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4 Reasons to STOP Multitasking Right Now

Updated on August 12, 2015

Multitasking

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What is multi-tasking?

Its a phrase most of us will have used and all of us will have read. Basically in human terms it refers to us managing or 'doing' more than one task at a time. So while we are working on the computer we may also be tweeting or texting on our smart phones, perhaps having a conversation with a colleague and even eating lunch. At home we may well be cooking while entertaining children, catching up on emails or any one of a hundred other things.Get the picture, we've probably all been there and we may even feel that if we didn't multitask we'd never get everything done!

But in fact research seems to show that the reverse is true and what we need to do is to learn to be really focussed on one thing for a time then move on to something else and in fact this approach will increase our productivity and our sense of well-being.


What Does Research Tell Us?

The big message from recent research s that we can't actually multitask well at all. When we think we are multitasking what we are actually doing is switching from one tsk to another, very quickly.

There are 2 main problems with this. The first is that in most 'cognitive' tasks we need to use our short term memory and there is only so much room there, so if we try to put several things at once in there some things will be lost. How many times have you been writing an email while talking and found that you have written, unintentionally a word that you said or heard in the conversation?

Research seems to show that contrary to popular belief multitasking doesn't help us get more done in fact it can actually reduce our productivity by as much as 40%http://psychology.about.com/od/cognitivepsychology/a/costs-of-multitasking.htm.

Secondly when you think you are multitasking you are actually switching between tasks very quickly, but not quickly enough because research suggest that time is lost in the process of switching. In fact as much as 20-40% of out time may be wasted when we switch.

http://www.mindtools.com/pages/article/newHTE_75.htm

1 - You Will Be More Productive

However it might 'feel' to you the fact is that if you stop multitasking you are likely to be more productive. It may have the additional benefit of pushing you to set or re-assess your priorities.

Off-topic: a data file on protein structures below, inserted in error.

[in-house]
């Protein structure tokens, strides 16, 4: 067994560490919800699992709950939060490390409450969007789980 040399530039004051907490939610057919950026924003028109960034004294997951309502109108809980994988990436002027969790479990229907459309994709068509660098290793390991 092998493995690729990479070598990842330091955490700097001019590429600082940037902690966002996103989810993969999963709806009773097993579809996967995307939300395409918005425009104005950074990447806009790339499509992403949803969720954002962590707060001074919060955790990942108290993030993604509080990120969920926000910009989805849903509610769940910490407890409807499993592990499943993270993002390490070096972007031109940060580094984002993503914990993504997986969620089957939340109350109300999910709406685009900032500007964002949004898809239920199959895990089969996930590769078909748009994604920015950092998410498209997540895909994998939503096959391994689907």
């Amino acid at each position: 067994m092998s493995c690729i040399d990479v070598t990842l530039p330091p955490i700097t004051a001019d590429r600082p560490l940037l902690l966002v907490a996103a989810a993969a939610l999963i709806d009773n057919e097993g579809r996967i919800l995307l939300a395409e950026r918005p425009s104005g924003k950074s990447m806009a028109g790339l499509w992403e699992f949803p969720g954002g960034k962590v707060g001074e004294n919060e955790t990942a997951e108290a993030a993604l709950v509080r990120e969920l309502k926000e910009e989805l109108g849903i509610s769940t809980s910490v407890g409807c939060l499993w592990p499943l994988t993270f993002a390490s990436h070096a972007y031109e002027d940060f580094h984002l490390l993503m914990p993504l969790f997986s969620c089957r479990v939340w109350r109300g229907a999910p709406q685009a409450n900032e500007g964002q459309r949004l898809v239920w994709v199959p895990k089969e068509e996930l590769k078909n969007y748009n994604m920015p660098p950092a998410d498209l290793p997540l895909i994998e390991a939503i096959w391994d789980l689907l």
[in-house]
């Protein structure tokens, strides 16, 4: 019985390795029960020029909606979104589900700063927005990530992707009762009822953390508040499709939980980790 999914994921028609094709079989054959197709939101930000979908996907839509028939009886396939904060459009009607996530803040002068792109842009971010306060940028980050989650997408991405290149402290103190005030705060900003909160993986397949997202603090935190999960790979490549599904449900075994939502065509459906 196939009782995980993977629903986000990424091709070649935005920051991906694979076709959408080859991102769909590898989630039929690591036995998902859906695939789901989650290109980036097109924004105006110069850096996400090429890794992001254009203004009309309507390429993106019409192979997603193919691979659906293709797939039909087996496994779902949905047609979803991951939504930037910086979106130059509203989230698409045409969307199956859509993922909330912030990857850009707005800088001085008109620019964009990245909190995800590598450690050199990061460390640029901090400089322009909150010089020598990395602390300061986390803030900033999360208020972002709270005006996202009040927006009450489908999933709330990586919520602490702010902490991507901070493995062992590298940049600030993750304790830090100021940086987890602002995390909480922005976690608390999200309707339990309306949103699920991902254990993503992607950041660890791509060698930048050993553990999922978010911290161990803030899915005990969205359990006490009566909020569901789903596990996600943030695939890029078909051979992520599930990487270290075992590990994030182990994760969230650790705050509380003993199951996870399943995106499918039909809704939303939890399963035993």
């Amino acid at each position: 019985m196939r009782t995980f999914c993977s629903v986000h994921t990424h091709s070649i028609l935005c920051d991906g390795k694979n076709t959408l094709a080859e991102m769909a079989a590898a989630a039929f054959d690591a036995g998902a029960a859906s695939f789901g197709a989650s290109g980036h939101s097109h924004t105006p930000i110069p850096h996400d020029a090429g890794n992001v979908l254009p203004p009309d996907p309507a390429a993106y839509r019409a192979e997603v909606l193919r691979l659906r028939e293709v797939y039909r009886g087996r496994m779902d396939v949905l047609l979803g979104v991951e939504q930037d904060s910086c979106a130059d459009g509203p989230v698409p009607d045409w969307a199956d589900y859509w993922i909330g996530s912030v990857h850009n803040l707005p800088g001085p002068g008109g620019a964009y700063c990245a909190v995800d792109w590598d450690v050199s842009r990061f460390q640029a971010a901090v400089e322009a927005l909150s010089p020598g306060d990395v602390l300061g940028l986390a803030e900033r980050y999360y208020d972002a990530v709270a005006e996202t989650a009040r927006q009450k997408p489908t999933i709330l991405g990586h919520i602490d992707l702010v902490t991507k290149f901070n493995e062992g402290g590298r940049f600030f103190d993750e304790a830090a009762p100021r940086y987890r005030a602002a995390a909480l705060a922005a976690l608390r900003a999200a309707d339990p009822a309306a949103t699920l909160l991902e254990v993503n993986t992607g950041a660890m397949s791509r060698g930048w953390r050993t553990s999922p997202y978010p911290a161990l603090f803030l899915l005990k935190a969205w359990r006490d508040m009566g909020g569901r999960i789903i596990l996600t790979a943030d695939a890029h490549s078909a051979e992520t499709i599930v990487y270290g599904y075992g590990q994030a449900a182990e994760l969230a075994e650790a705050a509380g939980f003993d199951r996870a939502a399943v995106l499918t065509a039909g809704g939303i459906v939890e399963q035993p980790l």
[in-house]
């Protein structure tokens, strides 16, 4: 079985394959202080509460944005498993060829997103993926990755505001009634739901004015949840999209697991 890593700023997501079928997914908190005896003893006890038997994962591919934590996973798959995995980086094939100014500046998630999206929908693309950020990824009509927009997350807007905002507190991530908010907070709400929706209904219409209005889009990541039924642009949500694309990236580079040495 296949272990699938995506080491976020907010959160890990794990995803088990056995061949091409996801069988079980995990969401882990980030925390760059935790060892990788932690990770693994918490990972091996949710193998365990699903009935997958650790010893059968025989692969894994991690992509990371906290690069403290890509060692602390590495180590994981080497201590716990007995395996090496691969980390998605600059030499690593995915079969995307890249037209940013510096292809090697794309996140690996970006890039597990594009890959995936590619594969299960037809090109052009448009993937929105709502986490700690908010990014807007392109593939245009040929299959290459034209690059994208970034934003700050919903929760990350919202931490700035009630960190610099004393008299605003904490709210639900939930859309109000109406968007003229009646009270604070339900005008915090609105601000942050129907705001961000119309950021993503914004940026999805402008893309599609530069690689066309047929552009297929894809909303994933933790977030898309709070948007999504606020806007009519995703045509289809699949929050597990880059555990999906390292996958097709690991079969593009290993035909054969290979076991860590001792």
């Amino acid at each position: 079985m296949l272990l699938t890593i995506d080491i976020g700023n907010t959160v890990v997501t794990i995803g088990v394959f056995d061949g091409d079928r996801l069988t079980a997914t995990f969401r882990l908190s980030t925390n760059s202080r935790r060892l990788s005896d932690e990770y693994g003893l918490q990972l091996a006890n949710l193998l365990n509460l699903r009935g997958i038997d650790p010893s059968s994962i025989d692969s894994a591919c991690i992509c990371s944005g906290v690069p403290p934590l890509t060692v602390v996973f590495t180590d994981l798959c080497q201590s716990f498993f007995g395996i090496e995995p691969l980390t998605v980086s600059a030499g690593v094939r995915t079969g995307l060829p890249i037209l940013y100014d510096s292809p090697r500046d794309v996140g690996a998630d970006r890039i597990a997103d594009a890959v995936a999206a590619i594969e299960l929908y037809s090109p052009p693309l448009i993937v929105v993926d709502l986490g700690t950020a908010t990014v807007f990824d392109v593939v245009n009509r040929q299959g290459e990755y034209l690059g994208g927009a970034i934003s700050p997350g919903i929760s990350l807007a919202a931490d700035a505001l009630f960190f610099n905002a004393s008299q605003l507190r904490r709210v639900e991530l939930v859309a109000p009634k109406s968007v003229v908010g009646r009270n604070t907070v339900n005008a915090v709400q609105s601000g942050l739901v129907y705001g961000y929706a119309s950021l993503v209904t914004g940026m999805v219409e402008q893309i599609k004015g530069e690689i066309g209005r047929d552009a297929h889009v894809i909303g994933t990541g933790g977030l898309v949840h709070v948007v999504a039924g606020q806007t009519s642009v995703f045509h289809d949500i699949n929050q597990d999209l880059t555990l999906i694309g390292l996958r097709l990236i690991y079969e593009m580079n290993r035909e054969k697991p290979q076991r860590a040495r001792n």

If something needs doing and you deem it to be important then it deserves your undivided attention at least for a time. By focussing on a single thing you are likely not only to get it done more quickly but the quality is likely to be better too.

I know that lots of tasks may not be completed in one 'sitting' but for those longer projects then set some time when you will on them exclusively, maybe just for half an hour, but give them your whole focus and see if it makes a difference. Then you can swap to another task that you have identified as a priority and give that your full attention. You will still have to swap between tasks but by NOT doing it several times a minute you will actually save time and be more productive.

2 You Will be Less Stressed

One of the other disadvantages of trying to multitask is that it can make you 'feel' busier and more stressed. Making the decision to actually prioritise tasks then focus on one at a time, can often increase satisfaction because you can actually get some quality work done. Sometimes you can actually finish something with a few hours of concentrated work rather than have it drag on for ages because you never give it your full attention.

By NOT multitasking you set yourself a task work on it and experience the satisfaction of a job well done. Of course there may be lots of other things to do but one of the things we humans actually find stressful is trying to keep plates spinning - doing a bit here and a bit there with a firefighting mentality. It may stop them actually crashing to the ground for a while but it's often better to have fewer 'plates' and devote more time and energy to each one.


3 You'll Make Fewer Mistakes

If we are honest with ourselves I bet that a lot of us will have made mistakes while multitasking. While they may have been relatively minor they may also have had the potential to be catastrophic.

Hopefully no-one reading this has been injured if texting while walking, but I bet a lot of us have sent a text or email to the wrong person simply because we were trying to do something else at the same time. Similarly it's very easy to miss an important date or time if you are busy with social media while in a meeting. It's also easy to burn the dinner if you are also on the phone, catching up on a TV programme or getting absorbed in reading a book or emails.